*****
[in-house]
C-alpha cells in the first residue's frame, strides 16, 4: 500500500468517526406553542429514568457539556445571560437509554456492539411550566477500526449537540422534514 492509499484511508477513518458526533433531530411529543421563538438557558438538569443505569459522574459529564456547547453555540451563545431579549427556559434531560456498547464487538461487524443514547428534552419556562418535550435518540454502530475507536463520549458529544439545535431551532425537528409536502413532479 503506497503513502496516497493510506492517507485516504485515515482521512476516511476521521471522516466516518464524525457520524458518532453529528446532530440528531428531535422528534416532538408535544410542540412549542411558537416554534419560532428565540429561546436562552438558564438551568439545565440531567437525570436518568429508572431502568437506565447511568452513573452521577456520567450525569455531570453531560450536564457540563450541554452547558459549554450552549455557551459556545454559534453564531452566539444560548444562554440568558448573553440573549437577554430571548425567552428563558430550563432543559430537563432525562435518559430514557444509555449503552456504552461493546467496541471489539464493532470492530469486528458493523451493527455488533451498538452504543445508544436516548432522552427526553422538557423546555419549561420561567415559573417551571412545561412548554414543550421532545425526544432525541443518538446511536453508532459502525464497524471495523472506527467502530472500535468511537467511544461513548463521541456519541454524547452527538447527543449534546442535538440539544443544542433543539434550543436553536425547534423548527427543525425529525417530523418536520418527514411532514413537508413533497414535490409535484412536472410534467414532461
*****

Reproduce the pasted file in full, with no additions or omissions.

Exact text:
[in-house]
C-alpha cells in the first residue's frame, strides 16, 4: 500500500468517526406553542429514568457539556445571560437509554456492539411550566477500526449537540422534514 492509499484511508477513518458526533433531530411529543421563538438557558438538569443505569459522574459529564456547547453555540451563545431579549427556559434531560456498547464487538461487524443514547428534552419556562418535550435518540454502530475507536463520549458529544439545535431551532425537528409536502413532479 503506497503513502496516497493510506492517507485516504485515515482521512476516511476521521471522516466516518464524525457520524458518532453529528446532530440528531428531535422528534416532538408535544410542540412549542411558537416554534419560532428565540429561546436562552438558564438551568439545565440531567437525570436518568429508572431502568437506565447511568452513573452521577456520567450525569455531570453531560450536564457540563450541554452547558459549554450552549455557551459556545454559534453564531452566539444560548444562554440568558448573553440573549437577554430571548425567552428563558430550563432543559430537563432525562435518559430514557444509555449503552456504552461493546467496541471489539464493532470492530469486528458493523451493527455488533451498538452504543445508544436516548432522552427526553422538557423546555419549561420561567415559573417551571412545561412548554414543550421532545425526544432525541443518538446511536453508532459502525464497524471495523472506527467502530472500535468511537467511544461513548463521541456519541454524547452527538447527543449534546442535538440539544443544542433543539434550543436553536425547534423548527427543525425529525417530523418536520418527514411532514413537508413533497414535490409535484412536472410534467414532461